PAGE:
To begin this lesson, I have the kids sit on the carpet. I call one table at a time to come and sit like scientists.
I ask the kids to think about what they've learned about snails so far and what they think we will need to have successful snail races. I give them 20 seconds to think silently to themselves. I then give them 30 seconds each to share with their floor partners, a total of one minute.
Once everyone has shared with their floor partners, I ask a few kids to volunteer what they discussed. This helps the kids that were absent struggling to remember to connect to what we've learned from the previous three lessons.
The kids remain on the floor and are asked to use what they've learned and heard from the other lessons to formulate a prediction as to which snail would win if they were to race.
I give each student a medium sized sticky note paper.
I then call up each child one at a time by pulling name sticks from a name stick can. I have them place their name sticky paper on the side of the snail that they think would win a race.
I have written "land" on one side of a piece of chart paper and "water" on the other. Once they have all placed their sticky note on the side with the snail they think will win a race, I have them help me count up the total number of "votes" for each type of snail.
To count up the votes, I use a procedure that supports our math standards. I demonstrate how to organize and count a group of objects by writing one number on each sticky note from left to right. Once I have recorded the number on the last sticky note, I write the total number of stickies at the bottom of each column. I repeat this on the water snail side of the poster.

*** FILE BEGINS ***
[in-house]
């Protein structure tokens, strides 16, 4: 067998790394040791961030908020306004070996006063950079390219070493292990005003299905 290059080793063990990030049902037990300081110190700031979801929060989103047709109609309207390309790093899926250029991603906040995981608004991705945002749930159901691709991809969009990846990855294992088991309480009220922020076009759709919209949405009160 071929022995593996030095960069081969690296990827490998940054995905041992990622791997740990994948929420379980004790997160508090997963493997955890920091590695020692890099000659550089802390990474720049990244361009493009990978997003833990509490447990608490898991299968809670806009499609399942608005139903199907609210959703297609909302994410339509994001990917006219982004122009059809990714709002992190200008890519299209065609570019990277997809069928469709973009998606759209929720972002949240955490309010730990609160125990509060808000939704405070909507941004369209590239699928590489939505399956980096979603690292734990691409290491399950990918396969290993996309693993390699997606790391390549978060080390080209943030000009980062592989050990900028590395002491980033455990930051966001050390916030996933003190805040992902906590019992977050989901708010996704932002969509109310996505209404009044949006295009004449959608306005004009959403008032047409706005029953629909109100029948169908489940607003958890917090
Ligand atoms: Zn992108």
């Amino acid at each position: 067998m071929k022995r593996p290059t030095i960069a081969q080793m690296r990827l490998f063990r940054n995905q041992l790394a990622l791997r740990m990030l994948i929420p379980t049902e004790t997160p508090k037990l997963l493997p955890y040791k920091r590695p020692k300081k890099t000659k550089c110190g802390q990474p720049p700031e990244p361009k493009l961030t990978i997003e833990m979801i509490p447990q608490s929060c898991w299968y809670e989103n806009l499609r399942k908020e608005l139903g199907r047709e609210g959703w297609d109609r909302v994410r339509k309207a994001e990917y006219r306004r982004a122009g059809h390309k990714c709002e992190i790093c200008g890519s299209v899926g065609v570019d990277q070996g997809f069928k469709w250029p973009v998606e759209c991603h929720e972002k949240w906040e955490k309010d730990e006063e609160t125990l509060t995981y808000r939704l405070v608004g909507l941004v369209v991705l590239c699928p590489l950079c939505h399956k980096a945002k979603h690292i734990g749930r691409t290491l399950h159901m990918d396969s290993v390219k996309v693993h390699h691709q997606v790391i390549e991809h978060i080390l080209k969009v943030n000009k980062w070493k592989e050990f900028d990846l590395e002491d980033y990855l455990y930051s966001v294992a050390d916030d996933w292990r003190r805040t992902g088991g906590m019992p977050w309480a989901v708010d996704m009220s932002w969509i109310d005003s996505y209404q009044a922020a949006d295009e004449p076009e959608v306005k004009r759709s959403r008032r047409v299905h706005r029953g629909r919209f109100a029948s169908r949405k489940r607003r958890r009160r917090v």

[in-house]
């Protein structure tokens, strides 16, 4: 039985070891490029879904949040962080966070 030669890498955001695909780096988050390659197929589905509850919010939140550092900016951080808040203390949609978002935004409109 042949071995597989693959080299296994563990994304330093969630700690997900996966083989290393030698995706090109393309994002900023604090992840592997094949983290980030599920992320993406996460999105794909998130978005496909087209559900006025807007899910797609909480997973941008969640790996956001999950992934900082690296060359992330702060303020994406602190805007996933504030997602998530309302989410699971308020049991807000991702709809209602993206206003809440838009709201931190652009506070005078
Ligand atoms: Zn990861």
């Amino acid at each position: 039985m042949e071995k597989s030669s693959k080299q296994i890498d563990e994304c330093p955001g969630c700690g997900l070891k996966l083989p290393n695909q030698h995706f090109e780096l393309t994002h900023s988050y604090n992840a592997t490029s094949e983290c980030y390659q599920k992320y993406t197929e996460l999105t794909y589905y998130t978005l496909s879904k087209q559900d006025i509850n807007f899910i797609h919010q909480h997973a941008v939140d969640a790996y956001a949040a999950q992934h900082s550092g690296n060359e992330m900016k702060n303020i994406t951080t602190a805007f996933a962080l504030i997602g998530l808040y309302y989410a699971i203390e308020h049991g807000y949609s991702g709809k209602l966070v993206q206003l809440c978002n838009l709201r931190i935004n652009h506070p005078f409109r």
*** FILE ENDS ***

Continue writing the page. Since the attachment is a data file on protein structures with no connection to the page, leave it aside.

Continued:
I have the kids sit at their tables by calling the tables one at a time by table color. I then go over the expectations as I place a cup on each table with one water and one land snail.
Once each table has a cup with snails in it, I walk around one more time to take the snails out of the cups and place them in the circle on the mat.
We conduct three races and document which snail wins each race on each table. I record the information on a graph on chart paper.
Once the races are over, I collect the snails and return them to their appropriate habitats. I then call one table at a time to come and sit on the carpet. I demonstrate how to organize the data collected from the races. I put the data into a chart.
I then have the kids talk to their floor partners how to read the information and how they could use it to support or deny the prediction they made about which snail would win the races.
I then call on volunteers to share with the class how the information on the graph tells about their prediction.
The other students are encouraged to ask questions if they have any. This helps develop the skill of stating and defending based on evidence.
The evaluation of this lesson is done by having the kids write about their prediction and how it was supported or denied by the evidence gathered and graphed from the races.
I have the kids return to their tables by calling one table at a time. I then explain to the kids what I expect them to do in their science journals. I explain to them that I expect them to write about what snail they guessed would win the race, if that guess was correct and what the evidence from the chart proved.
As the kids work at their tables, I roam the room and ask them to explain what they are writing and why they chose to write that.
I check their journals and comment on what they say. I encourage them to add more when needed.